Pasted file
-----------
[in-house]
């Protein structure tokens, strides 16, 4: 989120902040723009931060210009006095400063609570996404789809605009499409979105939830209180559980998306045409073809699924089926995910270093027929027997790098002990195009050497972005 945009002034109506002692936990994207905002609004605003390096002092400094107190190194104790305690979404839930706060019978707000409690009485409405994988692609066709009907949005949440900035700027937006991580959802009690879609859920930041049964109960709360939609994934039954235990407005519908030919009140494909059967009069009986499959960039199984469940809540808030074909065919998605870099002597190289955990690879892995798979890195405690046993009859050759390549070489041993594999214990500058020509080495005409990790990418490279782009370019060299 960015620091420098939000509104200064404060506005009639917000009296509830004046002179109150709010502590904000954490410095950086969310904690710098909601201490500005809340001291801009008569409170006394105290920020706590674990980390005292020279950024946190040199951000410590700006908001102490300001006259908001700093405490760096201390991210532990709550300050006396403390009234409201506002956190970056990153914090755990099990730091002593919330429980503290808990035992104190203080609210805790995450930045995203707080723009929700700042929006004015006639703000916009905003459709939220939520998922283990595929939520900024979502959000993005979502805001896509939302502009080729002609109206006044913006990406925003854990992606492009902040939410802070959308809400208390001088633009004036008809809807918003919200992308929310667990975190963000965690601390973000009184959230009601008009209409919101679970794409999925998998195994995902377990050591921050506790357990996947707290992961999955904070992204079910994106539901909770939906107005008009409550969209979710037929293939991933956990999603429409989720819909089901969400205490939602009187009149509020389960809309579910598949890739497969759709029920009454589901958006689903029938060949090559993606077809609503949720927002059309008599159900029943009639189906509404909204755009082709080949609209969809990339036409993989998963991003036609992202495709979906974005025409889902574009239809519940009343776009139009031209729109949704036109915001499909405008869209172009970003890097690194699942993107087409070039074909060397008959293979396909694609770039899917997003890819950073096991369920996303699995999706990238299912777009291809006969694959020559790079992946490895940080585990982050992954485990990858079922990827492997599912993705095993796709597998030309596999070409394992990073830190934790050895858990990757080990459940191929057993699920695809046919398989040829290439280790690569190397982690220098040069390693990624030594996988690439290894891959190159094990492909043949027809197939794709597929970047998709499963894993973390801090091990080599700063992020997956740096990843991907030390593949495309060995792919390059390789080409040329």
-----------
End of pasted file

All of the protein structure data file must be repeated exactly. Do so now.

[in-house]
């Protein structure tokens, strides 16, 4: 989120902040723009931060210009006095400063609570996404789809605009499409979105939830209180559980998306045409073809699924089926995910270093027929027997790098002990195009050497972005 945009002034109506002692936990994207905002609004605003390096002092400094107190190194104790305690979404839930706060019978707000409690009485409405994988692609066709009907949005949440900035700027937006991580959802009690879609859920930041049964109960709360939609994934039954235990407005519908030919009140494909059967009069009986499959960039199984469940809540808030074909065919998605870099002597190289955990690879892995798979890195405690046993009859050759390549070489041993594999214990500058020509080495005409990790990418490279782009370019060299 960015620091420098939000509104200064404060506005009639917000009296509830004046002179109150709010502590904000954490410095950086969310904690710098909601201490500005809340001291801009008569409170006394105290920020706590674990980390005292020279950024946190040199951000410590700006908001102490300001006259908001700093405490760096201390991210532990709550300050006396403390009234409201506002956190970056990153914090755990099990730091002593919330429980503290808990035992104190203080609210805790995450930045995203707080723009929700700042929006004015006639703000916009905003459709939220939520998922283990595929939520900024979502959000993005979502805001896509939302502009080729002609109206006044913006990406925003854990992606492009902040939410802070959308809400208390001088633009004036008809809807918003919200992308929310667990975190963000965690601390973000009184959230009601008009209409919101679970794409999925998998195994995902377990050591921050506790357990996947707290992961999955904070992204079910994106539901909770939906107005008009409550969209979710037929293939991933956990999603429409989720819909089901969400205490939602009187009149509020389960809309579910598949890739497969759709029920009454589901958006689903029938060949090559993606077809609503949720927002059309008599159900029943009639189906509404909204755009082709080949609209969809990339036409993989998963991003036609992202495709979906974005025409889902574009239809519940009343776009139009031209729109949704036109915001499909405008869209172009970003890097690194699942993107087409070039074909060397008959293979396909694609770039899917997003890819950073096991369920996303699995999706990238299912777009291809006969694959020559790079992946490895940080585990982050992954485990990858079922990827492997599912993705095993796709597998030309596999070409394992990073830190934790050895858990990757080990459940191929057993699920695809046919398989040829290439280790690569190397982690220098040069390693990624030594996988690439290894891959190159094990492909043949027809197939794709597929970047998709499963894993973390801090091990080599700063992020997956740096990843991907030390593949495309060995792919390059390789080409040329």